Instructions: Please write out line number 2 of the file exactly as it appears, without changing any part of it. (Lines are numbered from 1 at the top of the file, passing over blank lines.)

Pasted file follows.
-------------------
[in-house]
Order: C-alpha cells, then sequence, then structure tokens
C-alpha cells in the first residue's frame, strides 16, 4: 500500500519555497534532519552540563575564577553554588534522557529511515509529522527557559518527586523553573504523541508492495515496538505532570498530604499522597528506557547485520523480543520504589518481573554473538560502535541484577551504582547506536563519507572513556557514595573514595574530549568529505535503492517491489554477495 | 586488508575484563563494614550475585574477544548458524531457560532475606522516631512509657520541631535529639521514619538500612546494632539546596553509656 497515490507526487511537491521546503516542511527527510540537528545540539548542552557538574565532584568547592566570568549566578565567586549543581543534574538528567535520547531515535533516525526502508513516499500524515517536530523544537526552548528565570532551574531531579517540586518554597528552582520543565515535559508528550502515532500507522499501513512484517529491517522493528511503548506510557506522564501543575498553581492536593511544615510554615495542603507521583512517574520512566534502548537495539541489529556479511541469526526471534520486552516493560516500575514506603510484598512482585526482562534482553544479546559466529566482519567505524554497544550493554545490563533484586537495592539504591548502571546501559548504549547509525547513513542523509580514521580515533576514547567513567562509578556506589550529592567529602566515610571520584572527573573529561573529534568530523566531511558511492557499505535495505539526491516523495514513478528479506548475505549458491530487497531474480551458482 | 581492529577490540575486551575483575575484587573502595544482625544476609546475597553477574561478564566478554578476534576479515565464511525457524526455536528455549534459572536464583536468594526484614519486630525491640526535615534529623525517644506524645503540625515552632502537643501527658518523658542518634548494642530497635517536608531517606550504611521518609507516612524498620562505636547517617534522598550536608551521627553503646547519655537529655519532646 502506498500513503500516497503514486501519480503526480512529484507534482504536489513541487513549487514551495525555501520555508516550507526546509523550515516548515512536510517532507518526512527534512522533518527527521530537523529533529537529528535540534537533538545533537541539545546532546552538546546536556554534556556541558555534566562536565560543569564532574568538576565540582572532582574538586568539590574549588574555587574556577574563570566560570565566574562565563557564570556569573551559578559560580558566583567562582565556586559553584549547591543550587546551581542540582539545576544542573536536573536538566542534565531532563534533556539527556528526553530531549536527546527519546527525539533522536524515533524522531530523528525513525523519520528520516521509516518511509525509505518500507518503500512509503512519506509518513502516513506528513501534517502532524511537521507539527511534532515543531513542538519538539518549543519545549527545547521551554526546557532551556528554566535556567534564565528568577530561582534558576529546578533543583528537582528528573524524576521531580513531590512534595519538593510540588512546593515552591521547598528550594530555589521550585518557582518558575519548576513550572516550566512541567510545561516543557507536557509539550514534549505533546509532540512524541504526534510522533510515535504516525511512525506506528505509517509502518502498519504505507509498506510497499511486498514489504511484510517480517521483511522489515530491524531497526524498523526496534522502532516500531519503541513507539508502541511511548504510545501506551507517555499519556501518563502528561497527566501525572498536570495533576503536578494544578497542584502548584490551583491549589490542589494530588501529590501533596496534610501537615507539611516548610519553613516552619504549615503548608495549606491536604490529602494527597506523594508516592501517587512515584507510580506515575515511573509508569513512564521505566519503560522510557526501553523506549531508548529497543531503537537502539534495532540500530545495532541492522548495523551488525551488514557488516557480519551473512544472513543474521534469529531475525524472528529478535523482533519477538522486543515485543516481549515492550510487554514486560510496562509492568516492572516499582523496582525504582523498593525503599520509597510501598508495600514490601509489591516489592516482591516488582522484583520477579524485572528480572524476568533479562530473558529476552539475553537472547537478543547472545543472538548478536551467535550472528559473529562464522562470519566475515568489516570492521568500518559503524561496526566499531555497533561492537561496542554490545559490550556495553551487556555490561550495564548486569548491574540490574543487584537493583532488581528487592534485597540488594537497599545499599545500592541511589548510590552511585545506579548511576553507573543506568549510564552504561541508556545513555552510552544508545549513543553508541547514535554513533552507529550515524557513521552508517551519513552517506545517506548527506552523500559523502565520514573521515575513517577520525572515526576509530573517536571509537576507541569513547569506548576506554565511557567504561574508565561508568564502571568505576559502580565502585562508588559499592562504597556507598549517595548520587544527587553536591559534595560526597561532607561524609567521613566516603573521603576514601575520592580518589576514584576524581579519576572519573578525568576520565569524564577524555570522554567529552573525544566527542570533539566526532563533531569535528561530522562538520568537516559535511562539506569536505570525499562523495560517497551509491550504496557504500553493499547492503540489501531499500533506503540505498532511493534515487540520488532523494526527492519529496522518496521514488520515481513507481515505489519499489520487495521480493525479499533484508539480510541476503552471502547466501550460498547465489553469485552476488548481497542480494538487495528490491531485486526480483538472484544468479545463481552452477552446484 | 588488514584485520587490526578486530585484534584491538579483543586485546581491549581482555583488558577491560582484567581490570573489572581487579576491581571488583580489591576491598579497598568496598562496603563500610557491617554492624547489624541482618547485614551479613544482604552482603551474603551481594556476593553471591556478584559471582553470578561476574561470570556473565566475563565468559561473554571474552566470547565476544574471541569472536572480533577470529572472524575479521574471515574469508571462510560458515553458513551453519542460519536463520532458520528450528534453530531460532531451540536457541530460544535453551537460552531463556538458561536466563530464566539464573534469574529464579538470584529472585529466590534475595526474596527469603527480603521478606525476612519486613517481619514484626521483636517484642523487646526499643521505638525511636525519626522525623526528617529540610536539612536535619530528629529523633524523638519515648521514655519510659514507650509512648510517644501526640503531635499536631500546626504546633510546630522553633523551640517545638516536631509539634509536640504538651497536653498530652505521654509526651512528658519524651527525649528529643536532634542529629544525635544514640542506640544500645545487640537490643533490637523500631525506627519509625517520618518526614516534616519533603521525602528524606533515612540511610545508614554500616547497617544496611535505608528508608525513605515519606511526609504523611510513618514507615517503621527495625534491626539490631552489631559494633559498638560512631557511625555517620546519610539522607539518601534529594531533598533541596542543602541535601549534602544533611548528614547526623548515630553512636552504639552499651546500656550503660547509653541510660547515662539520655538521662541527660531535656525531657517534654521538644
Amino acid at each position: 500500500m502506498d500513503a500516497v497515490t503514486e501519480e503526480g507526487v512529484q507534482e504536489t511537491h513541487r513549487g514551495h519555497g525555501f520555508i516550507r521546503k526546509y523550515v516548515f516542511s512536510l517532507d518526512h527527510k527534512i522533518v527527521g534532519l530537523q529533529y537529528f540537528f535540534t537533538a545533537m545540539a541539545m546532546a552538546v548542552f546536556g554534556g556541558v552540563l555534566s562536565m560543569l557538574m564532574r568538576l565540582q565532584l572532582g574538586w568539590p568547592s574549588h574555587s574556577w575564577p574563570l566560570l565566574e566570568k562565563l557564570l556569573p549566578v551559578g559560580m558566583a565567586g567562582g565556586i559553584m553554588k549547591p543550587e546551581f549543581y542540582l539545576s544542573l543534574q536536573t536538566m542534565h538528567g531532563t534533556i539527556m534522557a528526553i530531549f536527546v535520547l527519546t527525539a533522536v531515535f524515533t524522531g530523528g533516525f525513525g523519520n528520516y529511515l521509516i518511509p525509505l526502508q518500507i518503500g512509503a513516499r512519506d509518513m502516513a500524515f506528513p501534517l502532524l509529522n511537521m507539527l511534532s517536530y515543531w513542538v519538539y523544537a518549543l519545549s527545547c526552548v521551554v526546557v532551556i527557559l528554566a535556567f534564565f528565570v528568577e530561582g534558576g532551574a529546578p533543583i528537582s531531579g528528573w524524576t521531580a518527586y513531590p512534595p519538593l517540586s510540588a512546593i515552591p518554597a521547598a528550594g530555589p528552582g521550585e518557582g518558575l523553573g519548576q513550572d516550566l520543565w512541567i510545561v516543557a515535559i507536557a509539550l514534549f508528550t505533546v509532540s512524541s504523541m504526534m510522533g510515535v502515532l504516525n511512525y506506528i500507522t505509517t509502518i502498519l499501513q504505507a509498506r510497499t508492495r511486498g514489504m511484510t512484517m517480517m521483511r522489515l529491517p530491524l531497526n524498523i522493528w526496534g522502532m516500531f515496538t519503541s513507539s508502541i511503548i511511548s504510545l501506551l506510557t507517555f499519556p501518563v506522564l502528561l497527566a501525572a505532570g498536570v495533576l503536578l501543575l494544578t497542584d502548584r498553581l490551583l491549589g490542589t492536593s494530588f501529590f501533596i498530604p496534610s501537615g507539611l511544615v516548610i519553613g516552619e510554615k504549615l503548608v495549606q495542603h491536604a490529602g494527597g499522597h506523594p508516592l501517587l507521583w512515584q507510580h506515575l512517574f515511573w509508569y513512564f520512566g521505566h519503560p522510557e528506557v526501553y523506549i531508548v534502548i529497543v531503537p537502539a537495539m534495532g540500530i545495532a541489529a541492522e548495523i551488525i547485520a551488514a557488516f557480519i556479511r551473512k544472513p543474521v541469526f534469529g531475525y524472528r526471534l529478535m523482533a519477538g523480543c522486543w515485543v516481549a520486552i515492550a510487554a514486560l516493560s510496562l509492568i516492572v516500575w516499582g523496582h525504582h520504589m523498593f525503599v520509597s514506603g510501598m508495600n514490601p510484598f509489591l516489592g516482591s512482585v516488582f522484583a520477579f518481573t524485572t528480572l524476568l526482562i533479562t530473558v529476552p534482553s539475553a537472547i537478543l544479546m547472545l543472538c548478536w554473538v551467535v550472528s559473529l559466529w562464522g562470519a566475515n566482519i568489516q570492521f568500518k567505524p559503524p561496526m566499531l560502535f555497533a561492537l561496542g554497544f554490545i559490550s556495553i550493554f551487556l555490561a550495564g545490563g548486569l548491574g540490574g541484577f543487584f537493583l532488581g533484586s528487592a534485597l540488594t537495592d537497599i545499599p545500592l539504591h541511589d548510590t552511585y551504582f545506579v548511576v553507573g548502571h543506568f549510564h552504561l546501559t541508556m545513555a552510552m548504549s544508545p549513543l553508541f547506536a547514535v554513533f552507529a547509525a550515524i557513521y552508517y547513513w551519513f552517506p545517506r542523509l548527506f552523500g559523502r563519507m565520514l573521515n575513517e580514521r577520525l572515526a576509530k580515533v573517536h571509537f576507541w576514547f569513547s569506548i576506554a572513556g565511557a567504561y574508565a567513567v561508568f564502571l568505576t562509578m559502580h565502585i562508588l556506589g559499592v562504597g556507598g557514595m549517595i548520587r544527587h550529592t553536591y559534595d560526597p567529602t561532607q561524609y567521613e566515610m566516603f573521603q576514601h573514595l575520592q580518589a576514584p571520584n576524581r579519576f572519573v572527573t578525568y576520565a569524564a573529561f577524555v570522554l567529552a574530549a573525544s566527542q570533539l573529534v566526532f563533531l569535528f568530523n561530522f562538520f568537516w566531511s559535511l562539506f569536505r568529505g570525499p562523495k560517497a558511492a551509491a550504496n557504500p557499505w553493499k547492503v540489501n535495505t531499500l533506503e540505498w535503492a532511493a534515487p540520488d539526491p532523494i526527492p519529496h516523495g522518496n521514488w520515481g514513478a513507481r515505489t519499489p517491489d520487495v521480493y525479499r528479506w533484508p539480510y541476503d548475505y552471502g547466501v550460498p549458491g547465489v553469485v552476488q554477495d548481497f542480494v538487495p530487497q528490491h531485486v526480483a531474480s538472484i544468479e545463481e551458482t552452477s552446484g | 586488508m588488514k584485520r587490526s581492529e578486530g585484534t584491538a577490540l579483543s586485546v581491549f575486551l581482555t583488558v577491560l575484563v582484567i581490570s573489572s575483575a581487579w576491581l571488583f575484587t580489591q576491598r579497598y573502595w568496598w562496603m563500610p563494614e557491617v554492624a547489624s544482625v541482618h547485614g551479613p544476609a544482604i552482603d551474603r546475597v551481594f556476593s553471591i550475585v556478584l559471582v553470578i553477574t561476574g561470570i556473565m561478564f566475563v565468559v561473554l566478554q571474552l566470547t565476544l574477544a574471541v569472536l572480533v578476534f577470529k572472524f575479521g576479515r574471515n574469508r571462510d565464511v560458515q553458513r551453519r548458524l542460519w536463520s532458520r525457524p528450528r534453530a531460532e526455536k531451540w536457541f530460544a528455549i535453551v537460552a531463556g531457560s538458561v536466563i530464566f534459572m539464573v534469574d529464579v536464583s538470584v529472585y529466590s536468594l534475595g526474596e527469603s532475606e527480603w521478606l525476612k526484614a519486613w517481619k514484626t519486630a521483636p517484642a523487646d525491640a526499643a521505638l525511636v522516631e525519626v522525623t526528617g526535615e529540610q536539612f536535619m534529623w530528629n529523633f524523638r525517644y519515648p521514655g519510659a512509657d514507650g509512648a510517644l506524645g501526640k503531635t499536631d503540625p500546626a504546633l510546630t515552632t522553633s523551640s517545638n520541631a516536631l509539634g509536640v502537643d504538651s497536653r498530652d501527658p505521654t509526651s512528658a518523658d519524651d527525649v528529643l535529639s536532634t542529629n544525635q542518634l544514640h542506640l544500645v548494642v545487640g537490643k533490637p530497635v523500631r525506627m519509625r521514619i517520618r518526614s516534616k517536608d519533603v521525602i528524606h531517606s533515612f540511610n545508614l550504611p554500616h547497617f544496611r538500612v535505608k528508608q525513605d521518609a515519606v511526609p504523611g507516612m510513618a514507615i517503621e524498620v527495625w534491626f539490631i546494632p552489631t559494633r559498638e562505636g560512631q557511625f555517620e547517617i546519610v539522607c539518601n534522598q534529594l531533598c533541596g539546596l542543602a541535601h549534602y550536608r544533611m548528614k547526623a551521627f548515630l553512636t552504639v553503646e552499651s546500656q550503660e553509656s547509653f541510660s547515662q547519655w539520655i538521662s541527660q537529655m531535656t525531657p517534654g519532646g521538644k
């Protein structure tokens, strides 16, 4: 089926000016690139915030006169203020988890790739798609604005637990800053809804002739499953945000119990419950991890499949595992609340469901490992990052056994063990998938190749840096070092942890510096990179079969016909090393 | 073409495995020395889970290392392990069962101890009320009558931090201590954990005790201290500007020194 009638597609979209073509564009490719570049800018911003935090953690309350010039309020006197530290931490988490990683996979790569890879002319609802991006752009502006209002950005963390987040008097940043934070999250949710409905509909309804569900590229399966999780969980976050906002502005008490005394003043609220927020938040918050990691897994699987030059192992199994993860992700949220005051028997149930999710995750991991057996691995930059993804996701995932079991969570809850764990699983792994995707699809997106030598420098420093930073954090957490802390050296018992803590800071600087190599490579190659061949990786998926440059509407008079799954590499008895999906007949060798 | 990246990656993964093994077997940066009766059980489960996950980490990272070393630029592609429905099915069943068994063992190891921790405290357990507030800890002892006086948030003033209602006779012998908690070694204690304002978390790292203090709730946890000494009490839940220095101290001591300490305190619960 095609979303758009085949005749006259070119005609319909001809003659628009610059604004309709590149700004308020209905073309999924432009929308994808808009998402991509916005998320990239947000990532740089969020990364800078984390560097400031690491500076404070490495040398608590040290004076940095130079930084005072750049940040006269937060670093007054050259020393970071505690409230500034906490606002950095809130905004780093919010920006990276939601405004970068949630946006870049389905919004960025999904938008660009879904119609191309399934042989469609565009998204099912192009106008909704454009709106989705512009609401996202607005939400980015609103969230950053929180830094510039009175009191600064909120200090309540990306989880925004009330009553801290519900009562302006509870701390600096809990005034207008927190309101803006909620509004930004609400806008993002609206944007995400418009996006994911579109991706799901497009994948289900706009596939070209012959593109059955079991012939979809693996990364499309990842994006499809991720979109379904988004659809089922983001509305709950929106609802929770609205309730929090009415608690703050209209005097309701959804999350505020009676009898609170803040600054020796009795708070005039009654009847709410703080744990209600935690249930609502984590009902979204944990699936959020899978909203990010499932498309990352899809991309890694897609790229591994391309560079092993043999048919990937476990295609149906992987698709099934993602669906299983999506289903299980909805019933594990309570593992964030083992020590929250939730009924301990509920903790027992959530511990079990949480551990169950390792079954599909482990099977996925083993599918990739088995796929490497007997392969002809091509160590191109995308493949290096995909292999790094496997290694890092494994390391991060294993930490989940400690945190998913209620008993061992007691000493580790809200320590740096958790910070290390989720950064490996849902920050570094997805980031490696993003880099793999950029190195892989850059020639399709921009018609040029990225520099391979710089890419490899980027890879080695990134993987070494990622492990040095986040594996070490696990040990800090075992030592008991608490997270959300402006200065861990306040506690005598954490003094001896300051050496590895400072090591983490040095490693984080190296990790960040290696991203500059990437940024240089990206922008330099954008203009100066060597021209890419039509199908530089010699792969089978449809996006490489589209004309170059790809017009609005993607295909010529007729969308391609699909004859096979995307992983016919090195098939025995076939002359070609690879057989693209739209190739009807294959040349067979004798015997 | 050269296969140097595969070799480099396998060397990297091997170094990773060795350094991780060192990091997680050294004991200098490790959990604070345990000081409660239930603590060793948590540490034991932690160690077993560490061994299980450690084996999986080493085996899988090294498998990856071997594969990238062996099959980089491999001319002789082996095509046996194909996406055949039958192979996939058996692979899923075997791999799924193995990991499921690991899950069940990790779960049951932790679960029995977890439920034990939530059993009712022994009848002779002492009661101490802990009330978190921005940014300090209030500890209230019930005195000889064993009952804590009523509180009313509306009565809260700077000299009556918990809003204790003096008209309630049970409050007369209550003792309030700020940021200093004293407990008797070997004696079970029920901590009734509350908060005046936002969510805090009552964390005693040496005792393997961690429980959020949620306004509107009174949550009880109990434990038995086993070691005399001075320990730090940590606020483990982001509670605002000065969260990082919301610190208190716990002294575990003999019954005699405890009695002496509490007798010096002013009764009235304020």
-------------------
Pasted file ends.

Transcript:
Order: C-alpha cells, then sequence, then structure tokens